The story of Anna Maria Enselmi is a story of continuous research of harmony and balance. Everything started in Brera, at the core of Milan’s design culture, where she studied at the Brera Academy. It is here, the place where every movement tends to find harmony between the body and the spirit, where she met Luisella Valtorta, and her passion for design found the place to mature definitively.
Anna Maria acquires and learns from avant-garde objects: creations of artists meant to leave its mark on the world of art and design.
Choosing a design object is not a purchase like the others which eventually have a programmed obsolescence, it is a lot more. It is to establish an invisible bond with the person who conceived and created the object. It means taking with you, the artist’s point of view and transferring it to your own life. Choosing an object is an aesthetic, ethical, and social act: it is study, pleasure, intuition and empathy. It is choosing to listen to a story. There are stories which are meant to be or simply born by intuition, such as the story of Anna Maria Enselmi and Dilmos. Quite some time has passed since that first encounter, in the ‘90s, and the acquisition of that first “Carlton”, acquired with a loan.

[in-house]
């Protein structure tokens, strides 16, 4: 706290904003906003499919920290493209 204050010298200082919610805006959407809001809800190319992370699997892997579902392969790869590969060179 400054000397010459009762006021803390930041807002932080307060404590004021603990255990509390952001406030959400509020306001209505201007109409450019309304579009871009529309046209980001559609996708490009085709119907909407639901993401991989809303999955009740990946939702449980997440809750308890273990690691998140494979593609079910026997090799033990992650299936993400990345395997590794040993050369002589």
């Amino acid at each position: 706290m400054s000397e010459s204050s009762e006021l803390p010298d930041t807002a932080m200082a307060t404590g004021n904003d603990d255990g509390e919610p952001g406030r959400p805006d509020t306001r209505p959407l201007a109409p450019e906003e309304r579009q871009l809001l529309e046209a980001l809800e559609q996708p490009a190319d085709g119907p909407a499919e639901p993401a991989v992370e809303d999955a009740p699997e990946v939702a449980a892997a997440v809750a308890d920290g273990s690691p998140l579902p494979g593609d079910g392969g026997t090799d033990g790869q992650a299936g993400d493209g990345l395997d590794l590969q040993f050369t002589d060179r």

Palazzo Luce at Lecce: where collection and cultural experience meet.
Today, Anna Maria is an esteemed collector who is about to launch a thrilling project. The Antico Palazzo dei Conti, a 14th century structure home of Maria D’Enghien who later became queen of Naples, will become Palazzo Luce and will illuminate Lecce’s old town.
City which preserves intact its baroque soul, revealed but hidden at the same time. With an internal surface of 1500 m2 and an outer surface of 660 m2, will host a seven suite hotel with site-specific designs and furniture. It is not a common stay but a genuine cultural experience, a journey attached to the city with its suggestions and Anna Maria’s personal story. The suites will be furnished with design objects form her private collection and enriched with collaborations with artists such as David Tremlett, known for his artworks inspired on architecture and lighting, and the artist Martino Gamper, who designed the interior for the bar, including a mobile counter inspired by Gio Ponti.
Read the full interview here.